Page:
Sigma Band Break System

The Greek non-capital letter σ (sigma) is the symbol for standard deviation, so the word sigma is often used interchangeably with standard deviation. Standard deviation is used as a measure of the degree of spread in a population. John Bollinger used standard deviation in his famous indicator with two bands placed above and below a simple or exponential moving average as the midline.

The Sigma Band Break System takes advantage of the price spread by assuming that trending prices will form a channel, be it up or down sloping, in which prices will be contained for the duration of that particular trend. See as an example the daily chart of the SPX:

Notice how the different bands on more than a few occasions offer support or resistance. Trending or "impulsive" up or down moves are often confined between 1 sigma and 2 sigma bands.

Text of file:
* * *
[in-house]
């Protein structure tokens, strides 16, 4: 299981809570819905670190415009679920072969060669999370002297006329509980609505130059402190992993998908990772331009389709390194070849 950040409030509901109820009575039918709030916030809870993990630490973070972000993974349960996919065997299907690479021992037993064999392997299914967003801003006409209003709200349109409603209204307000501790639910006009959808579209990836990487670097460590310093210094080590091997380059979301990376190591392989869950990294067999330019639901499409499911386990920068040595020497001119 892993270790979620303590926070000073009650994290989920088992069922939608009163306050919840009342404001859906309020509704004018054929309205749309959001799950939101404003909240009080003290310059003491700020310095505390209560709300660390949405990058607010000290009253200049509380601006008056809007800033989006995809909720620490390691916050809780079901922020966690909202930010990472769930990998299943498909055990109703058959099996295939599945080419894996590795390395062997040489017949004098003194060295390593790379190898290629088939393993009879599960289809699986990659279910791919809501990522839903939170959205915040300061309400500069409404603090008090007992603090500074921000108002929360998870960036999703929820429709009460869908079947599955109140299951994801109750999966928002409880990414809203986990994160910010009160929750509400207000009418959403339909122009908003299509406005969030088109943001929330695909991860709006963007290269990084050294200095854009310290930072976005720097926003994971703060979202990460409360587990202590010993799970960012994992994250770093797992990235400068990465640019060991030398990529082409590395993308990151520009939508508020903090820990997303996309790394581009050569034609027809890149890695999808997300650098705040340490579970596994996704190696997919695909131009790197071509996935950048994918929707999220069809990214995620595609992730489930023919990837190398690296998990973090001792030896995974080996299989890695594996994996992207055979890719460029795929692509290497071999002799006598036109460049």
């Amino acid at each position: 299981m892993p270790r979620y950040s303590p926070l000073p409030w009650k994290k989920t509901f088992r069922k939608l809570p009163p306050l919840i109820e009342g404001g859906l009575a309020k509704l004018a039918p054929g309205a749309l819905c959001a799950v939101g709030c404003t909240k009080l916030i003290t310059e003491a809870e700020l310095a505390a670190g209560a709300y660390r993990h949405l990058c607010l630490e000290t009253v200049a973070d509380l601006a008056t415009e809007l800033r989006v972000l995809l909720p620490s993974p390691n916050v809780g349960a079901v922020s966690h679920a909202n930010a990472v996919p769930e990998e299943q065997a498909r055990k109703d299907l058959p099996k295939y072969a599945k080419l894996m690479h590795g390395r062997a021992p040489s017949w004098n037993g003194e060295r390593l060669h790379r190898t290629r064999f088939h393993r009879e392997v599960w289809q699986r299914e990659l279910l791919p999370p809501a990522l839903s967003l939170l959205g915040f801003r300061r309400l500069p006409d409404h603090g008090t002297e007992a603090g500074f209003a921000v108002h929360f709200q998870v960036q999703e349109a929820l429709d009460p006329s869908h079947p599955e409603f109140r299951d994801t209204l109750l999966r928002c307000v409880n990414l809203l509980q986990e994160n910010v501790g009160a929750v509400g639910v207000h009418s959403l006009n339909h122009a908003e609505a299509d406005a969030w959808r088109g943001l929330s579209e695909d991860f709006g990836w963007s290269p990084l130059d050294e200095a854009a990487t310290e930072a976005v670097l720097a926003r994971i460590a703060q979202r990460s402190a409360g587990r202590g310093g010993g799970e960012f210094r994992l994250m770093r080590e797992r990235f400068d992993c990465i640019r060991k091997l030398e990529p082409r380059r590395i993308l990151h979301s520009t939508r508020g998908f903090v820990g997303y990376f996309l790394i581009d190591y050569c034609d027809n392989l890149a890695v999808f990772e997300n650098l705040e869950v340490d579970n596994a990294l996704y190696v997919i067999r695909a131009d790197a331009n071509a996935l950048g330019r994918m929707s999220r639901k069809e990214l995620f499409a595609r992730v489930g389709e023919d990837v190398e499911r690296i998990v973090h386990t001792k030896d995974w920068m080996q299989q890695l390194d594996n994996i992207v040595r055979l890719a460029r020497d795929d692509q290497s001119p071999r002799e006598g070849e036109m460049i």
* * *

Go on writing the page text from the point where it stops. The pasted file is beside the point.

Basically the Sigma Band Break System uses multiple Bollinger Bands set at 0.5 / 1 / 1.5 / 2 standard deviation above and below the midline. When a pricebar closes above the +0.5 band, the beginning of an uptrend is assumed, while a bar with a closing price below the -0.5 band indicates the start of a downtrend. Both bands can also be useful for determining stop loss or exit levels.

[Update:] The Sigma Band Break System works on any timeframe (see examples below), but, like most mechanical trading systems, it does suffer from whipsawing in non-trending periods. To help prevent whipsaws and reduce the number of signals one acts upon, consider the "extreme point rule". This simple rule requires a trader to mark the extreme price point for the day/bar on which his indicator(s) fires a buy/sell signal. The extreme point is highest of point of a session c.q. the lowest point of the session. Buy or sell signals are triggered when prices move beyond the extreme point. Use the Signals script for plotting the "ExtremePoints".

The three thinkscript studies for the bands, the bar coloring and the up/down arrows along with ExtremePoints are posted in the comment section.

Enjoy the scripts and trade with caution!